I am a huge believer in Responsive Classroom, an educational philosophy that links academic performance to social-emotional learning. I see it every single day: students cannot learn to their highest potential until they truly feel welcomed, loved, seen, and heard in their school community. It is my job as a teacher to facilitate this community and to model to my students ways to treat each other.
One of the cornerstones of Responsive Classroom is the morning meeting. Morning meeting is a whole-class activity, and no one is excluded (so, for example, if Billy doesn’t finish his morning work, he takes a pause to come join us; if Sally is pitching a fit, she joins us on the carpet until her behavior there is a danger to herself or others). Morning meeting consists of four parts: a greeting, a share, an activity, and a message.
The greeting can be an elaborate song, or it can be as simple as children shaking each other’s hands, looking them in the eye, and greeting them by name. My assistant head of school at St. Andrew’s School taught me that many students (particularly those who live in poverty) don’t hear their name unless someone at school explicitly says it – or they only hear their name as they’re being fussed at. We need to make sure people hear their names in a positive way; the greeting helps us do that and helps build community by promoting friendship.
The next stage of the morning meeting is the share. Students each respond to a teacher-given prompt, which could be anything from “what’s your favorite season?” to “What goal do you want to set for yourself this week?” to “What is one thing you learned about fractions yesterday?” This can be either in a whole-group setting where the students speak one-by-one or in partners where students turn and share. This allows students to feel like their ideas are valid (because they are!) and to know that the classroom community is a safe place in which to share.
We then move on to the activity portion, everyone’s favorite. This is usually a short game that involves the whole class. I used to faithfully attend Monday morning first grade meetings, and the class loved what they called “the balloon game” where they worked together to keep it up in the air without standing or moving too far out of their meeting spot. Fourth grade liked to sing rhythmic playground chants (think Little Sally Walker), and third grade LIVED for Zumba Wednesdays. Many teachers write game choices on popsicle sticks and allow students to draw one out each day. This keeps the meeting fresh and is another way students build community through teamwork.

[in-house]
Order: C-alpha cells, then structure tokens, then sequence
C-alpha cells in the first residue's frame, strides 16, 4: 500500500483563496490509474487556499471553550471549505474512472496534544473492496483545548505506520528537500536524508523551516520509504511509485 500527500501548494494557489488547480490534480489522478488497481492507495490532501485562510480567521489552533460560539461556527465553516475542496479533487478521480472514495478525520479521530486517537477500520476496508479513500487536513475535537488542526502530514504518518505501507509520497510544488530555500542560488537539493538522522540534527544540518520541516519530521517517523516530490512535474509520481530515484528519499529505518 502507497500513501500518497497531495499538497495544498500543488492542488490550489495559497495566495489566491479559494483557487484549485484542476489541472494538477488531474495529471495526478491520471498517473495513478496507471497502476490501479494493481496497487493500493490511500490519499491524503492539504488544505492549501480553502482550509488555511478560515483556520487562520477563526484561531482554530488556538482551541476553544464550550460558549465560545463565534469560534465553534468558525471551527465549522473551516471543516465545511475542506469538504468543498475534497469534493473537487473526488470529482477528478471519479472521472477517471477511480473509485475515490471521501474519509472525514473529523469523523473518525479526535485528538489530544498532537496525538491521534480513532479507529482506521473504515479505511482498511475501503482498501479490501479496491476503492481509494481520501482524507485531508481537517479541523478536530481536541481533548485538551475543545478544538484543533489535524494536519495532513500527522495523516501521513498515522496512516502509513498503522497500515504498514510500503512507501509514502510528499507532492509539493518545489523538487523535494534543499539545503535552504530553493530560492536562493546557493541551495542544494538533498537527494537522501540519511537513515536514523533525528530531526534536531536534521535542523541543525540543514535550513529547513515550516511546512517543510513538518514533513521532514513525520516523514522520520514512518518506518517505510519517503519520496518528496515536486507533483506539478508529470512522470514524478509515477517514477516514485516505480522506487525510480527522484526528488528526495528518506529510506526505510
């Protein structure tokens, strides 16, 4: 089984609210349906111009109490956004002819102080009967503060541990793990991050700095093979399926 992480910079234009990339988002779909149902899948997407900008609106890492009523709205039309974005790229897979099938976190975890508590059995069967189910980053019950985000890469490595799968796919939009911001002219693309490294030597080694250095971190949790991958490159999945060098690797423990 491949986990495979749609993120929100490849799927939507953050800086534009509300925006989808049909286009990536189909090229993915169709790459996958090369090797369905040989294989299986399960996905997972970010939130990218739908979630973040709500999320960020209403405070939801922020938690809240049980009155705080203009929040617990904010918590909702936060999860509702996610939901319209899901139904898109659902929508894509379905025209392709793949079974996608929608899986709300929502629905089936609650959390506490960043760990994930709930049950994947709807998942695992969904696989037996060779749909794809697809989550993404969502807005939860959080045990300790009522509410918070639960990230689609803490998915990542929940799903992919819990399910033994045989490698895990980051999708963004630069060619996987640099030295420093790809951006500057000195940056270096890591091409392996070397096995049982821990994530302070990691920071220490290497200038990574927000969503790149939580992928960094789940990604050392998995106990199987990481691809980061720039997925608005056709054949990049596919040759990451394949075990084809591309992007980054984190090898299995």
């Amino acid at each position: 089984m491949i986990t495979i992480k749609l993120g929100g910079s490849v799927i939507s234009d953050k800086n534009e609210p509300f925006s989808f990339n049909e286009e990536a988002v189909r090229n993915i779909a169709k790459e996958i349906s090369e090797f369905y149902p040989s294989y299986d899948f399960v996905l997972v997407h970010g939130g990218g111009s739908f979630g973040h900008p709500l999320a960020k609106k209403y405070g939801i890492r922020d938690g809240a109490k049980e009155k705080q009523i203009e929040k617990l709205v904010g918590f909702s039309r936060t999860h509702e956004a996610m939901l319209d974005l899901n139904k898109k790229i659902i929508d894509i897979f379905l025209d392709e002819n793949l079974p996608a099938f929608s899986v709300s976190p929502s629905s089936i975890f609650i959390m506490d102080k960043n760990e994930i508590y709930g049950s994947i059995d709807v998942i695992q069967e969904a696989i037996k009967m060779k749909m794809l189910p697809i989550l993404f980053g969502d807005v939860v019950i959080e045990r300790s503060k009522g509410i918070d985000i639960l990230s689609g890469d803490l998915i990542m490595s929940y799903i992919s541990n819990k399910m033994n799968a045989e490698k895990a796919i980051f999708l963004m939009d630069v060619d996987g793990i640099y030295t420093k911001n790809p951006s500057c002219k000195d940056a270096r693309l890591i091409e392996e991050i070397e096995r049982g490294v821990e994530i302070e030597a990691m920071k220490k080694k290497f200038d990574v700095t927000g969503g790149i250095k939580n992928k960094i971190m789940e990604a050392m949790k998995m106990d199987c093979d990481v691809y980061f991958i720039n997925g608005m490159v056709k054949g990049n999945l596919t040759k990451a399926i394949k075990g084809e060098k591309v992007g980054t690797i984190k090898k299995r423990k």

The meeting ends with everyone sitting down and reading the morning message aloud. Some people are all about cutesy questions in this part, but I see this as a direct link to the curriculum and a way to transition into the rest of the day. A sample morning message from me might look like this:
September 29, 2016
Good morning, imaginative fourth graders!
I am so glad you are here today. This week, we have been working on fractions. If 1/4 of our class wore pajamas to school today, how many students would that be? Write your answers on the bottom of the paper. Don’t forget that next week is conference week and we will go home early.
This ties in letter writing formats, punctuation, math, the habitude the school is currently working on, and a few classroom reminders. How great is that? Other grade levels could use the message to review things like tally marks or sight words or could ask deeper-thought questions. You could also review goals that the classroom has set or material from other subject areas, like character lessons from the counselor.
The kindergarten teacher at St. Andrew’s used to conclude every message with “I love you so much. You are so smart! Have a great day. Love, Miss Davis.” By the end of the first week of school, kids caught on to the pattern, so they were able to practice one-to-one word correspondence as she read the message with the pointer, and they grew pride in their reading.
Morning meeting is a great way to instill a sense of community, which I think is so valuable in education. It also allows a teacher to tie in some social-emotional learning while still meeting or reviewing some of the day’s TEKS, which supports students as they make goals.